ERROR in MQL NormalizeDouble() - page 2

Sardion Maranatha  
torytory:

NormalizeDouble

Rounding floating point number to a specified accuracy.

double  NormalizeDouble(
   double  value,      // normalized number
   int     digits      // number of digits after decimal point
   );

When rounding the float point number with a specified accuracy of 2 digits results in abnormal behavior 

i did a little try, not sure will help but hopefully it will do, sent to your inbox
Flohti  

Hi everybody,


I've notice the same thing, and I also wanted MathCeil and MathFloor for double numbers, I've redesigned these functions and MathRound in my code for that :

double MathRound (double value, int digit) {
    return MathRound (value * MathPow (10, digit)) / MathPow (10, digit);
}

double MathFloor (double value, int digit) {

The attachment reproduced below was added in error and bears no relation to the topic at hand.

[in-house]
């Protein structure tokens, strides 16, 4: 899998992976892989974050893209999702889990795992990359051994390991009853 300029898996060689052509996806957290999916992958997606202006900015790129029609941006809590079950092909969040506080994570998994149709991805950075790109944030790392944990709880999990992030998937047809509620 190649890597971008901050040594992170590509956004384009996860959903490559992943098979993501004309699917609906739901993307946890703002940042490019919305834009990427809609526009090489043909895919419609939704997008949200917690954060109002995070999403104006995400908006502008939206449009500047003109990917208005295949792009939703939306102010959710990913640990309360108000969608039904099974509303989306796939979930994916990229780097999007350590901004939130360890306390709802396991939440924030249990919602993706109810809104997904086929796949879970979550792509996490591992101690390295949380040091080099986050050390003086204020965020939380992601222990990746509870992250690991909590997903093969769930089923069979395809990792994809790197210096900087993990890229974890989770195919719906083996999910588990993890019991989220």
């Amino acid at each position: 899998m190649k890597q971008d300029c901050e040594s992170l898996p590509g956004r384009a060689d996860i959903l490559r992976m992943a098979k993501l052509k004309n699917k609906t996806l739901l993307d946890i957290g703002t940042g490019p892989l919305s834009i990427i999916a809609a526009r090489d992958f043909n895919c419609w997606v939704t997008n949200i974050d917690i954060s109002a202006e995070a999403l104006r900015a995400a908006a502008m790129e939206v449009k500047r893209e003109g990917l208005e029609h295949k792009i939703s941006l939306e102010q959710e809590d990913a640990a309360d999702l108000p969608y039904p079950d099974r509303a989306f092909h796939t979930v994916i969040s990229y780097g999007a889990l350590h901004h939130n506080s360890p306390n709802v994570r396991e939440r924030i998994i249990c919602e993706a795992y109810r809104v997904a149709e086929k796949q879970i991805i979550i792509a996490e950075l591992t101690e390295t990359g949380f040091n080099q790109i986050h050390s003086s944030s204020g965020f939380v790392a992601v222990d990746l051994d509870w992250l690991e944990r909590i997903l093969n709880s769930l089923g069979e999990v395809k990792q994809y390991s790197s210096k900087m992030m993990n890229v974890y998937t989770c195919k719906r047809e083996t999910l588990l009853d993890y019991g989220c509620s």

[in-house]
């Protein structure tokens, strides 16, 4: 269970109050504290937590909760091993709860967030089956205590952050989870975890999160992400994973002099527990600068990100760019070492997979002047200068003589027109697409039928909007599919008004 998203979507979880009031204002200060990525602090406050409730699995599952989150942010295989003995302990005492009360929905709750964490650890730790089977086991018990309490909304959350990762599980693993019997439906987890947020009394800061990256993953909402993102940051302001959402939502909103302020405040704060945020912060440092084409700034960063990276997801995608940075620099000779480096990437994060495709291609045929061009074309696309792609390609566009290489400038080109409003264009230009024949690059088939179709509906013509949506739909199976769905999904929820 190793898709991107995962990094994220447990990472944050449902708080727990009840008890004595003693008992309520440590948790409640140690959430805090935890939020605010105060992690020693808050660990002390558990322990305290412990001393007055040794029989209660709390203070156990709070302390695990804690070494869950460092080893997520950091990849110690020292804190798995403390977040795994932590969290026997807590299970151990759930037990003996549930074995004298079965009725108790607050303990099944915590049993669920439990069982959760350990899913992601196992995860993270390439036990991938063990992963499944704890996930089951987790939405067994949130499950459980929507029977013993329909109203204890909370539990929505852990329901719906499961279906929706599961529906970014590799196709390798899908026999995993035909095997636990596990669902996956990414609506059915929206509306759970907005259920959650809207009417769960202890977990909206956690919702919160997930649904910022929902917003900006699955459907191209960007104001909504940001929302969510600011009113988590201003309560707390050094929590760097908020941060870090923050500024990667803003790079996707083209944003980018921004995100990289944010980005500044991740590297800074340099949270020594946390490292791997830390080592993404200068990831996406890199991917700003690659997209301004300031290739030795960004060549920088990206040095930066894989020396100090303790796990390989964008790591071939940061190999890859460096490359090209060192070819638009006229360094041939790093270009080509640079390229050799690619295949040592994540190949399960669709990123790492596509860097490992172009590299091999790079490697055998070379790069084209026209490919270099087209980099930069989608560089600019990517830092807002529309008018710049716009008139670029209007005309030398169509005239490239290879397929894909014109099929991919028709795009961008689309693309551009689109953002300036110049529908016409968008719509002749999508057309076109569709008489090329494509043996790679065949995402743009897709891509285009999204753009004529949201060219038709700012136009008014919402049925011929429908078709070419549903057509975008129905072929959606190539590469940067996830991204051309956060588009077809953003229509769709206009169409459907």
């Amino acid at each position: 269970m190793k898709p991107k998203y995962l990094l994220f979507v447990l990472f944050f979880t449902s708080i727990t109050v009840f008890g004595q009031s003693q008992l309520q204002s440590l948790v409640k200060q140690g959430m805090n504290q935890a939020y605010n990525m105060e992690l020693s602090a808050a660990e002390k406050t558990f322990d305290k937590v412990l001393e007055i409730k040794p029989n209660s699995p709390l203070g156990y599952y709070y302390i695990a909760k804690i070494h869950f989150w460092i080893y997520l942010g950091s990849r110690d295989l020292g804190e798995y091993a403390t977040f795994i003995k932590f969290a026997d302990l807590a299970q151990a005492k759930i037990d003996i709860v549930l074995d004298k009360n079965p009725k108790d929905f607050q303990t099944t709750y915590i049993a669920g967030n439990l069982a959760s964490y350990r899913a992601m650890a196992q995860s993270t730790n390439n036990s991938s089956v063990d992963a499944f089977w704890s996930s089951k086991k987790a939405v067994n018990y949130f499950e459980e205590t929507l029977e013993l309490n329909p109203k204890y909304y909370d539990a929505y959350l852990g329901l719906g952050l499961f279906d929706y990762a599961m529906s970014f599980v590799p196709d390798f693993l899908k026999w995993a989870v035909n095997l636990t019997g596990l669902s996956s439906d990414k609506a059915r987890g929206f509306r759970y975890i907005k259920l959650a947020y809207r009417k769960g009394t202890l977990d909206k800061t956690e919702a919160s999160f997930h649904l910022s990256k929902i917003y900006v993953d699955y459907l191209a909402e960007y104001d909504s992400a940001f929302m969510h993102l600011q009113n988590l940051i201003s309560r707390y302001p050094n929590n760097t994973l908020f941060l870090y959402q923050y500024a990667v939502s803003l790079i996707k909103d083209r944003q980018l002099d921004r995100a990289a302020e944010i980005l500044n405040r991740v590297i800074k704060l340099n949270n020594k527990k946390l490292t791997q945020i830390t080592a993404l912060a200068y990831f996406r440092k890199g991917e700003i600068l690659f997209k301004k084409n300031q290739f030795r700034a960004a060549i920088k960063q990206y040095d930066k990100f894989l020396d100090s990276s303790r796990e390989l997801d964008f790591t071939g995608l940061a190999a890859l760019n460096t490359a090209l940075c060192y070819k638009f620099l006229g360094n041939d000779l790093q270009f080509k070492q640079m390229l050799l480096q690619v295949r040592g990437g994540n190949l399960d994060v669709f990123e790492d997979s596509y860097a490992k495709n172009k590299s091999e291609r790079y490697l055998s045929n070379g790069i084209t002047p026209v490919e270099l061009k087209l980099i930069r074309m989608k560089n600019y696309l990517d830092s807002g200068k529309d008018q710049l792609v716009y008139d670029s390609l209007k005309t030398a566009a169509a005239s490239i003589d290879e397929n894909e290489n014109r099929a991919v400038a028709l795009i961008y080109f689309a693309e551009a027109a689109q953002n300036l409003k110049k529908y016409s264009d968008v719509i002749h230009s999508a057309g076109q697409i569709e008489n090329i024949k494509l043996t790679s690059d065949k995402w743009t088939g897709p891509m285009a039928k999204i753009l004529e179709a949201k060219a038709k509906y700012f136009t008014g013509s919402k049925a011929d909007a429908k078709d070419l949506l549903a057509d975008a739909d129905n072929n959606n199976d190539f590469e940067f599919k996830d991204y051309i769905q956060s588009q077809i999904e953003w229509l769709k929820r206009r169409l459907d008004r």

return MathFloor (value * MathPow (10, digit)) / MathPow (10, digit);
}

double MathCeil (double value, int digit) {
    return MathCeil (value * MathPow (10, digit)) / MathPow (10, digit);
}

That works very well, with the price of at least twice the time of NormalizeDouble execution


If this can help someone

amrali  
Flohti #:

That works very well, with the price of at least twice the time of NormalizeDouble execution


If this can help someone

This works very well most of the time,  but not all the time. 
For example: 
MathRound(1.005, 2) returns wrong 1.00
MathFloor(2.26, 2) returns wrong 2.25
MathCeil(9.13, 2) returns wrong 9.14

Flohti  

Exact, thanks,

I just tested your examples with a NormalizeDouble just before the function on integer like that :

double MathRound (double value, int digit) {
    return MathRound (NormalizeDouble (value * MathPow (10, digit), 0)) / MathPow (10, digit);
}

double MathFloor (double value, int digit) {
    return MathFloor (NormalizeDouble (value * MathPow (10, digit), 0)) / MathPow (10, digit);